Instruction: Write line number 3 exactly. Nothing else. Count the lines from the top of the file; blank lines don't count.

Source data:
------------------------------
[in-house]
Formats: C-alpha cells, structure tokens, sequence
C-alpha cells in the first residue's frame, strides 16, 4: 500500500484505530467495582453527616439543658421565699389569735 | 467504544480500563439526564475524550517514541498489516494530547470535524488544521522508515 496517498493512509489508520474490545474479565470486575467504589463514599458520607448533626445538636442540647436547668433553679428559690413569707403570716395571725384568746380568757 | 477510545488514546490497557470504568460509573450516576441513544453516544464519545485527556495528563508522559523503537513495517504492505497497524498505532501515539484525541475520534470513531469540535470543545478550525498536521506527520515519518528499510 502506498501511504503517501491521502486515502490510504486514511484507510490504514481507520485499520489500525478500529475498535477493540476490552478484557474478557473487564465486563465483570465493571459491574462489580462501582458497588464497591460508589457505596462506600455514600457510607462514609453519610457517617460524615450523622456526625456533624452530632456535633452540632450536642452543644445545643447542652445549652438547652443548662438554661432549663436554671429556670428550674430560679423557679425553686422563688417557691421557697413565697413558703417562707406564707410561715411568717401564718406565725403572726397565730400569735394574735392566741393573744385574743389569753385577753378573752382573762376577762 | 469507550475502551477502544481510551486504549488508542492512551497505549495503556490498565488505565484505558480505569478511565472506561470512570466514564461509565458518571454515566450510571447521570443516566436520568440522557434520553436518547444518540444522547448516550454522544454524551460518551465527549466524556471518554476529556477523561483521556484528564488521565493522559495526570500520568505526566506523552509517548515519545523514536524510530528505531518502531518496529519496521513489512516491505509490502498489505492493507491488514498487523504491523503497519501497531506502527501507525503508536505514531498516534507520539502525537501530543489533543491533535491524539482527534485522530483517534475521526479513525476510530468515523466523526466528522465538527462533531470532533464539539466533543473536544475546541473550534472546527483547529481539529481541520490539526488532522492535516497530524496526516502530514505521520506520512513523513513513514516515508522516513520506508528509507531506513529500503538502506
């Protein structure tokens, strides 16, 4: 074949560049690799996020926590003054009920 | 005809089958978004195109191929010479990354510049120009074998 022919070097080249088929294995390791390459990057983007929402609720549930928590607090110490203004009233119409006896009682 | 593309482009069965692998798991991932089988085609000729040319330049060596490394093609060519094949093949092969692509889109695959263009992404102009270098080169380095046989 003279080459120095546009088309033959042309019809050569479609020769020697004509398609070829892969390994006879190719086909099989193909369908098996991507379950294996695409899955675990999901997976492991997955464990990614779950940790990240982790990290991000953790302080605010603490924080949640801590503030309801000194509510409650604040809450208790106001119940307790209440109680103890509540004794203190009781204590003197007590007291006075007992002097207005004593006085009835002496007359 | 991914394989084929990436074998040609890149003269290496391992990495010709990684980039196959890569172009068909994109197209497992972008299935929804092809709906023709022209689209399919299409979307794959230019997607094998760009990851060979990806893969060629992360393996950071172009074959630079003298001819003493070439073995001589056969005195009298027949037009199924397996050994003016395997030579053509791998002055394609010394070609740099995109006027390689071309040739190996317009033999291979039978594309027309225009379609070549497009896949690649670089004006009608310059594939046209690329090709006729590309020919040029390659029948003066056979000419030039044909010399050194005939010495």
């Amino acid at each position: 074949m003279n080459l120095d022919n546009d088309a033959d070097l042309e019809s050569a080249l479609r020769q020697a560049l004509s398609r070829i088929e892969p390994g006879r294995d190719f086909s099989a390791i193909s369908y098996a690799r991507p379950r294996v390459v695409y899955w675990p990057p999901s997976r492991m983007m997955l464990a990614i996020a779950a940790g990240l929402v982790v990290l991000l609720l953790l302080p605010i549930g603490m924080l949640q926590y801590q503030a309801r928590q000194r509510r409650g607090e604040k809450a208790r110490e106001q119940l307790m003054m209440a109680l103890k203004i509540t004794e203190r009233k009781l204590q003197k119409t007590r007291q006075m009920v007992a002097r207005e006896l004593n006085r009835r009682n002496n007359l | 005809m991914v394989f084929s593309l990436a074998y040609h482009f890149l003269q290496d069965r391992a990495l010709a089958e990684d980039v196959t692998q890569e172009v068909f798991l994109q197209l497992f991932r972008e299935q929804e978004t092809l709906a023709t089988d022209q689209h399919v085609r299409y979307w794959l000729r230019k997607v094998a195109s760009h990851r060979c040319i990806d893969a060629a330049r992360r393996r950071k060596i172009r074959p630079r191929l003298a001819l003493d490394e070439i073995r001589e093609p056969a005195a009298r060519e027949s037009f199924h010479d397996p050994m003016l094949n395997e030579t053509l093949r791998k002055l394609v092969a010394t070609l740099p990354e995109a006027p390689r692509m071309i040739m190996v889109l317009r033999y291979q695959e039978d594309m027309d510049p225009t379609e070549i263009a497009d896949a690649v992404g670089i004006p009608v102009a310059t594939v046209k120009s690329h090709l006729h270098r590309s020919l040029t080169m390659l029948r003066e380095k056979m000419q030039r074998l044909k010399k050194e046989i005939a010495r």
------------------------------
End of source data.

C-alpha cells in the first residue's frame, strides 16, 4: 500500500484505530467495582453527616439543658421565699389569735 | 467504544480500563439526564475524550517514541498489516494530547470535524488544521522508515 496517498493512509489508520474490545474479565470486575467504589463514599458520607448533626445538636442540647436547668433553679428559690413569707403570716395571725384568746380568757 | 477510545488514546490497557470504568460509573450516576441513544453516544464519545485527556495528563508522559523503537513495517504492505497497524498505532501515539484525541475520534470513531469540535470543545478550525498536521506527520515519518528499510 502506498501511504503517501491521502486515502490510504486514511484507510490504514481507520485499520489500525478500529475498535477493540476490552478484557474478557473487564465486563465483570465493571459491574462489580462501582458497588464497591460508589457505596462506600455514600457510607462514609453519610457517617460524615450523622456526625456533624452530632456535633452540632450536642452543644445545643447542652445549652438547652443548662438554661432549663436554671429556670428550674430560679423557679425553686422563688417557691421557697413565697413558703417562707406564707410561715411568717401564718406565725403572726397565730400569735394574735392566741393573744385574743389569753385577753378573752382573762376577762 | 469507550475502551477502544481510551486504549488508542492512551497505549495503556490498565488505565484505558480505569478511565472506561470512570466514564461509565458518571454515566450510571447521570443516566436520568440522557434520553436518547444518540444522547448516550454522544454524551460518551465527549466524556471518554476529556477523561483521556484528564488521565493522559495526570500520568505526566506523552509517548515519545523514536524510530528505531518502531518496529519496521513489512516491505509490502498489505492493507491488514498487523504491523503497519501497531506502527501507525503508536505514531498516534507520539502525537501530543489533543491533535491524539482527534485522530483517534475521526479513525476510530468515523466523526466528522465538527462533531470532533464539539466533543473536544475546541473550534472546527483547529481539529481541520490539526488532522492535516497530524496526516502530514505521520506520512513523513513513514516515508522516513520506508528509507531506513529500503538502506